work in progress part II
2005-10-04 11:23:00 ET

The day was a solitary, lonesome realization to what his life was about. Each day, the strange man claimed his foretold seat on the bus. The ride was close enough to death. The man did not have a job, nor did he have a destination. Day after day, he rode the bus from its first stop to its last, back to his point origin again. The man continued this pattern every day for almost eight years. There was not a soul who knew where the man was going, or where he had been. Not even the bus driver dared to question his strange inhabitants.



He wore a black fedora worn through with holes on top; a crisp black t-shirt, new each day; an old pair of denim jeans with the oddest patching job ever witnessed. On his feet rested a deep black pair of sneakers. The laces were a putrid shade of violet. Wrapped around the manís wrist was a stained gray shoelace in a knot at the tips.



His alarm permeated his mind as it screamed for him to wake up. Its face read exactly 4:38 am. The man would never set his alarm at an even number; it always had to be off somehow. Again, he did not have a reason for the peculiarity. It just was. As the alarm clock sung its sweet repercussions, the man flopped his damaged hand on the old mahogany night table searching for the snooze button. In a failure, the man lifted his heavy blankets from his body and floated out of bed. The alarm still sounding; it was not 4:42 am exactly. He finally turned off the pulsating noise.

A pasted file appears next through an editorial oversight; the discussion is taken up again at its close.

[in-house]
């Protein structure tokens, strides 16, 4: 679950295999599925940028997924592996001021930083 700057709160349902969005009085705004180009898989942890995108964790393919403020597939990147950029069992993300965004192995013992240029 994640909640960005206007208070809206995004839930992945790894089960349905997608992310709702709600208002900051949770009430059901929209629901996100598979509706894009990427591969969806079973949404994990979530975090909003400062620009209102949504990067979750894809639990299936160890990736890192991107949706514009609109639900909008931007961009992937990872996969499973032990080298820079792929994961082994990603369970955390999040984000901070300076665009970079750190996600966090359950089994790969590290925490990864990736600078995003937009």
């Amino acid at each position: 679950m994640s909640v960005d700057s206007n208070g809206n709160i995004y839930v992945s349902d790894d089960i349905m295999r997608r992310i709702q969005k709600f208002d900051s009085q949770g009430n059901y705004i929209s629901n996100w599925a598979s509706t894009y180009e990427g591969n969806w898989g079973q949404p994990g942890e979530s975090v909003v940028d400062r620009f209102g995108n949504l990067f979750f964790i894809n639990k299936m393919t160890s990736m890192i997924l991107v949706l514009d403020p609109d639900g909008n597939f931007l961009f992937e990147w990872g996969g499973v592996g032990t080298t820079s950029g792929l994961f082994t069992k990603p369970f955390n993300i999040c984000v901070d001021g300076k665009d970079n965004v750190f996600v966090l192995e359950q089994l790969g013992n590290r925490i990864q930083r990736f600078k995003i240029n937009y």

Across from the mans bed stood a metal clothes rack holding his black hat, wrinkled jeans, and a smooth plastic bag protecting his perfectly pressed black t-shirt. Stripping his pale white body of only a wrinkled t-shirt, the man stood naked before the clothes rack. He turned to his left where a dresser no taller than his hip sat against the wall. Pulling open the top drawer, he revealed a neat pile of black boxers. Each was folded to symmetrical perfection side by side. The man stood in front of the dresser staring into the open drawer. He rested one hand upon the ledge of the drawer, and the other, he launched into the open casket of boxers. He pulled out a pair and slid them. The man then replaced the captured with a yellow sticky note from the stack on his dresser. The man closed the drawer and returned to his post in front of the metal clothes rack. With his left hand grasping onto the silver bar above him, he placed his right hand onto the hangar that held his jeans. The man pulled them off the hangar and slid them up his stark white legs. He continues with each garment consecutively. Last in the order was the destroyed black fedora, which he kept on a shelf on the chipped painted walls next to him. With careful execution, the man lifted the fedora off its shelf as if it were made of a priceless silk. His dry and brittle fingers held the hat lightly as he put it on his head. The man then moved a step back from the shelf on which the hat was and adjusted it upon his head. The man had spidery wisps of brown hair protruding from every angle. Without bothering to tame his tangled mess of hair, the man turned to face his unmade bed. He slowly rested his weight upon each knee and bent over as in prayer beside his bed. He slipped his hands over the white spiny carpet until his arms were fully under the beds brown frame. When the manís arms reappeared from the jaws of woodwork, he was holding a small wooden box covered in locks. In his left hand, there was a silver chain containing almost fifty keys. One by one, each key was slid into a lock, releasing it. The clock now read exactly 5:07 am. The man opened the box and revealed stacks of one-dollar bills. He removed three perfectly preserved bills with his right hand, folded them in half, and buried them deep into his right pocket.